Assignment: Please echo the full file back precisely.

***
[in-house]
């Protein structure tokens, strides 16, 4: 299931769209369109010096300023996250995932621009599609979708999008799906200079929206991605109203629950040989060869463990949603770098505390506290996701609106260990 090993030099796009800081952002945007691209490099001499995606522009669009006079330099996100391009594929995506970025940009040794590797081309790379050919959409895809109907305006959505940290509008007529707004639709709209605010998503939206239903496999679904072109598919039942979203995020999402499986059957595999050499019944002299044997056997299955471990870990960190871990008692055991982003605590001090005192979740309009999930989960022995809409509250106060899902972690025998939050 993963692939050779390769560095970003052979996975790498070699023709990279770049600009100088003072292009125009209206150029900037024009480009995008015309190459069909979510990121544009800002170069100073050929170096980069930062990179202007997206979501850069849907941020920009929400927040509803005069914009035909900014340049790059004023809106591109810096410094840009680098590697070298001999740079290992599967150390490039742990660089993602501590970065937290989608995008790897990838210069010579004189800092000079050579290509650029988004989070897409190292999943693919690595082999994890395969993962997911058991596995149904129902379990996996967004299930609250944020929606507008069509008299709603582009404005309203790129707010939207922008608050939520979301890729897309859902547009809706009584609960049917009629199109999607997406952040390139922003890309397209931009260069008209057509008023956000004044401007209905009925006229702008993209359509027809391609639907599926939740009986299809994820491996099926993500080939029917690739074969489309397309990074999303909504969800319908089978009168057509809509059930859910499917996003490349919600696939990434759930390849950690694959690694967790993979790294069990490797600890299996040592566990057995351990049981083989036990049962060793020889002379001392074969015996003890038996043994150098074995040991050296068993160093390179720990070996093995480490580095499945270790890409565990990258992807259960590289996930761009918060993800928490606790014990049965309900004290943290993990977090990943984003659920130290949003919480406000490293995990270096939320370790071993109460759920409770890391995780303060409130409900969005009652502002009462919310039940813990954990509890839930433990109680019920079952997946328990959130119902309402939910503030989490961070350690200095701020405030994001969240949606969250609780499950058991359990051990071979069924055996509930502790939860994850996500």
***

[in-house]
């Protein structure tokens, strides 16, 4: 299931769209369109010096300023996250995932621009599609979708999008799906200079929206991605109203629950040989060869463990949603770098505390506290996701609106260990 090993030099796009800081952002945007691209490099001499995606522009669009006079330099996100391009594929995506970025940009040794590797081309790379050919959409895809109907305006959505940290509008007529707004639709709209605010998503939206239903496999679904072109598919039942979203995020999402499986059957595999050499019944002299044997056997299955471990870990960190871990008692055991982003605590001090005192979740309009999930989960022995809409509250106060899902972690025998939050 993963692939050779390769560095970003052979996975790498070699023709990279770049600009100088003072292009125009209206150029900037024009480009995008015309190459069909979510990121544009800002170069100073050929170096980069930062990179202007997206979501850069849907941020920009929400927040509803005069914009035909900014340049790059004023809106591109810096410094840009680098590697070298001999740079290992599967150390490039742990660089993602501590970065937290989608995008790897990838210069010579004189800092000079050579290509650029988004989070897409190292999943693919690595082999994890395969993962997911058991596995149904129902379990996996967004299930609250944020929606507008069509008299709603582009404005309203790129707010939207922008608050939520979301890729897309859902547009809706009584609960049917009629199109999607997406952040390139922003890309397209931009260069008209057509008023956000004044401007209905009925006229702008993209359509027809391609639907599926939740009986299809994820491996099926993500080939029917690739074969489309397309990074999303909504969800319908089978009168057509809509059930859910499917996003490349919600696939990434759930390849950690694959690694967790993979790294069990490797600890299996040592566990057995351990049981083989036990049962060793020889002379001392074969015996003890038996043994150098074995040991050296068993160093390179720990070996093995480490580095499945270790890409565990990258992807259960590289996930761009918060993800928490606790014990049965309900004290943290993990977090990943984003659920130290949003919480406000490293995990270096939320370790071993109460759920409770890391995780303060409130409900969005009652502002009462919310039940813990954990509890839930433990109680019920079952997946328990959130119902309402939910503030989490961070350690200095701020405030994001969240949606969250609780499950058991359990051990071979069924055996509930502790939860994850996500």